Paul Mahon, The Answer
Reason: "I'd say Leslie West. I think he's very underrated. Clapton gets the credit for the 'Woman Tone', but I think Leslie one-upped that. I think his tone is even better.
"And also his phrasing. He's a master at that. I really like Never In My Life and Mississippi Queen, of course, and I like the octave pedal stuff he does as well. But yeah, he's an underrated player - a great singer, as well."
Danny Jones, McFly
Reason: "My number one is Gary Moore.It's his blues playing [in particular] that I love, his Blues Alive tour. I was just gobsmacked every time I heard that.
"I saw him twice at the Manchester Apollo, and as a kid I dreamed of playing like him – and I still can't play like that. He's a god. And I grew up on old blues music, so I love that side of him. He really was one of the best modern blues players."
Dan Auerbach, The Black Keys
Reason: "When I was starting to play guitar, Fred McDowell blew my mind. He played in open-tuning with a slide; it was very rhythmic in his finger-picking, and a lot of it was just kind of one chord.
"It was not your basic 12 bar. That’s the kind of stuff I love, like Lightning Hopkins. He played 12-bar blues, but not basic at all. There was no time signature; rhythmically, he was very hard to follow.
"If you wanted to start hearing some weird electric s***, I would definitely say listen to Junior Kimbrough. He’s just amazing – he played his own style. He was another guy that was almost just one chord the whole song and just hypnotic finger-picking. I love that stuff so much.
"With Lightning Hopkins, Junior Kimbrough, Fred McDowell, their music was who they were; it was their life, whether they made money or not. It was a beautiful thing – the music just represented them. It was a natural extension of their personalities, of who they were as human beings."
Dan White, Tribes
Reason: "Someone who I’ve always admired is George Harrison, for his inventiveness. Because the other two [Lennon and McCartney] would come to him with a song and he’d have to put a line or a second melody to the track.
"He’s just so out of the box with the way he’s approaching the songs, even the way that he progresses through chords, with just really simple picking, it’s crazy. I think he’s one of the most inventive guitarists of all time. He really had to be!"
Ben Sansom, Lower Than Atlantis
Reason: "The one person I was inspired by growing up was Justin Beck from Glassjaw. He'd make the craziest sounds with his guitar and then on the other tack, it would be something completely different and he still managed to make it sound like a song.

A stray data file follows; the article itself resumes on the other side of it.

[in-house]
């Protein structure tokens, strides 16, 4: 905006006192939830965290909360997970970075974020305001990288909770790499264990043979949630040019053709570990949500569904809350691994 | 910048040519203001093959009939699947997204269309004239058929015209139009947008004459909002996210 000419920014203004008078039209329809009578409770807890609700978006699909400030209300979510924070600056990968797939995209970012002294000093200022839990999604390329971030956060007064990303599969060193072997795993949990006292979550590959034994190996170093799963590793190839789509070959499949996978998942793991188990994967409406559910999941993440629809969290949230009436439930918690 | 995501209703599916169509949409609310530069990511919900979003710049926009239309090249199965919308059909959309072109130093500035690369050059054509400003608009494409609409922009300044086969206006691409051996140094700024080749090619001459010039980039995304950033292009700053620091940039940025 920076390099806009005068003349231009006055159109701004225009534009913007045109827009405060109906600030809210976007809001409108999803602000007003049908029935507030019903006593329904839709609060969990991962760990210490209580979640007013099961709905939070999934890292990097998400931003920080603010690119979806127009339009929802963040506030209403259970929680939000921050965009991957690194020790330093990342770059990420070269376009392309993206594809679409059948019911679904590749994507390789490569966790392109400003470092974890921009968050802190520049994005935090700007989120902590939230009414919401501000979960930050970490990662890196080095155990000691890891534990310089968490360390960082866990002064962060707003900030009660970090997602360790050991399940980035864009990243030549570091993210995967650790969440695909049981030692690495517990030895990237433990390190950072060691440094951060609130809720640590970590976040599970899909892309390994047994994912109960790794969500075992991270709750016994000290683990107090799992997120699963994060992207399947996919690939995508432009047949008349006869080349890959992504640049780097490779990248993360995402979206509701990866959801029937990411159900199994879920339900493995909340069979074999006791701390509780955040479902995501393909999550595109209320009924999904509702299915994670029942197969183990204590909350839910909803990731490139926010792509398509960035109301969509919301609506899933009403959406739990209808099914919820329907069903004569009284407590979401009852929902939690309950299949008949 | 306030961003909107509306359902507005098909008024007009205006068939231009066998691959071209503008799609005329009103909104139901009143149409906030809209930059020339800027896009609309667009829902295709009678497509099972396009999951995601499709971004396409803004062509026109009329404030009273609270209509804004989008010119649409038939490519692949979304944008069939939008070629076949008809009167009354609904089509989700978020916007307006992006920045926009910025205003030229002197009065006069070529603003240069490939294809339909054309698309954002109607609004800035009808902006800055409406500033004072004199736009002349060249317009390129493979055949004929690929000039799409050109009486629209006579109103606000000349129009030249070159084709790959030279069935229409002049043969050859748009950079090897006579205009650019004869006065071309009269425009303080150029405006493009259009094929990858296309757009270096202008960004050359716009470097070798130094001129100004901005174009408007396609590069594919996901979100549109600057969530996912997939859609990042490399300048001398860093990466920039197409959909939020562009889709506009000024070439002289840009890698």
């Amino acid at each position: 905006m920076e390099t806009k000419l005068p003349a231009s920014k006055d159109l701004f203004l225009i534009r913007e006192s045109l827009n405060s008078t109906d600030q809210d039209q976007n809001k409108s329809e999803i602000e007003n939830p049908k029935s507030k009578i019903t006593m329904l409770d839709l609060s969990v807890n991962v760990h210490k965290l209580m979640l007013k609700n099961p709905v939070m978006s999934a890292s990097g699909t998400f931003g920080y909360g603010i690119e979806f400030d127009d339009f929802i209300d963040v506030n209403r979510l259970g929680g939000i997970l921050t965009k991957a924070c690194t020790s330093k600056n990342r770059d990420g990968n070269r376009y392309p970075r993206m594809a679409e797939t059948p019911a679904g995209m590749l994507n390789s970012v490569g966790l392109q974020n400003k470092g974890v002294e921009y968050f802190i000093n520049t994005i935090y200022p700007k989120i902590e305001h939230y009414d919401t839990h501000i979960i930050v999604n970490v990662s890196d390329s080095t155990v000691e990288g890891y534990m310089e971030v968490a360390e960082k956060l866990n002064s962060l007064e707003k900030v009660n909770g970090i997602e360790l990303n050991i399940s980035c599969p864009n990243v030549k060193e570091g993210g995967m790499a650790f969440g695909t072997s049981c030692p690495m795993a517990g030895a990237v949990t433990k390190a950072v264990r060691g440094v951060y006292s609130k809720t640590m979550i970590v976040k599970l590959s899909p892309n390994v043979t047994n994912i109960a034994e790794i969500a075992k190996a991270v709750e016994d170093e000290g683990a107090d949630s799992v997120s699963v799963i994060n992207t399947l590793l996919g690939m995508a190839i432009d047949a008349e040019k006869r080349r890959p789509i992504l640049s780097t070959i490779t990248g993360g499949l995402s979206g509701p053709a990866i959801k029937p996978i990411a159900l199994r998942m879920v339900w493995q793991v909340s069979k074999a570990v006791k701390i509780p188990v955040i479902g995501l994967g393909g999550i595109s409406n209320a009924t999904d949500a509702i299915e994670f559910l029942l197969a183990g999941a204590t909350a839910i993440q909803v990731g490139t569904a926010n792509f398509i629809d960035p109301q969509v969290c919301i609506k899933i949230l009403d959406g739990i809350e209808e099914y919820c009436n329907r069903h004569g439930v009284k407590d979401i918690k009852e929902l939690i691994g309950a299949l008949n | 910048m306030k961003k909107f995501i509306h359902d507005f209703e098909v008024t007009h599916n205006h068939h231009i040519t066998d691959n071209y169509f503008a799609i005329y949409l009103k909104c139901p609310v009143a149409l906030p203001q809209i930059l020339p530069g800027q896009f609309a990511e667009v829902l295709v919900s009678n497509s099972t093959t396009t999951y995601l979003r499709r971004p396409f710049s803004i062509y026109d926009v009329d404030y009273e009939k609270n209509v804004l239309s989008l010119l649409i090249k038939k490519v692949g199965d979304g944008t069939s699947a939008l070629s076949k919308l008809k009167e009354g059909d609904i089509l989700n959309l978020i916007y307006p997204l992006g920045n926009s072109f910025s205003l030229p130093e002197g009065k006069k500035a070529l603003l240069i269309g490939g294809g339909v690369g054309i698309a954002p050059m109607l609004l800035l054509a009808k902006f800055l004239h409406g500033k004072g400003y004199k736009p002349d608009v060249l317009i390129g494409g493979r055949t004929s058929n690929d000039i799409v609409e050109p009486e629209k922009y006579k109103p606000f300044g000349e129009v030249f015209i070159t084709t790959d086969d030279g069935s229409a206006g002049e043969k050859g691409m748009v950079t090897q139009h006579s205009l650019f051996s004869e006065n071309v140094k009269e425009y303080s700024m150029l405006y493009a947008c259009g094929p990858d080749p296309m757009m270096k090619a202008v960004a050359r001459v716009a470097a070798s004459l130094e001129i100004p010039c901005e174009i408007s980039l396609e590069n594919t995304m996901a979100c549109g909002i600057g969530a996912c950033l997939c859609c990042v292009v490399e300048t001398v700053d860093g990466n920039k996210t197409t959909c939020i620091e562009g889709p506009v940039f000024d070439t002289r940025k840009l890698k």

"When I left school, I didn’t have the grades to get into college, so I worked for a year in a warehouse while I did my maths GCSE again and bought a Gibson Les Paul. That was inspired by him."
Reason: "I keep an eye out for people who can teach me new things. On [one of my new songs] Orange Skies I've got Thomas Leeb doing the counter guitar part. He's my favourite guitarist in the world.
"He was the first person that I ever heard in the style that I now play in all of the time. He's an instrumental acoustic artist, but he's my favourite player and to have him sending parts in has been mind-blowing… I'd love to sit down with him and properly pick his brain again."
Harrison Koisser, Peace
Reason: "A notable mention, in terms of talking about real life guitar influences over the last few years is Will Rees from Mystery Jets.
"He taught me so much, literally how to play loads of different techniques. How to use more than one finger [on my rhythm hand]. He taught me loads of stuff and he was a big help in my playing. Then we recorded the EP straight after, so I was using quite a bit of that on our first recording."
Sam Duckworth, Get Cape, Wear Cape, Fly
Reason: “Graham Coxon. What I love about Graham Coxon is that it’s meat and potatoes, but it’s done better than anyone. He can just pick a melody on a guitar and let it soar. It’s brilliantly played and it’s technical in that it’s spot on, but not too complex. I just love people that are confident in what they are doing.
"Like Tommy Emmanuel - at times he can be a bit cheesey and a bit show-offy, but other times, you’re watching him and going ‘Man, it sounds like there’s four of you playing there’. And that’s what it is for me about guitar. I just love people who want to try and find their own style or their own sound.”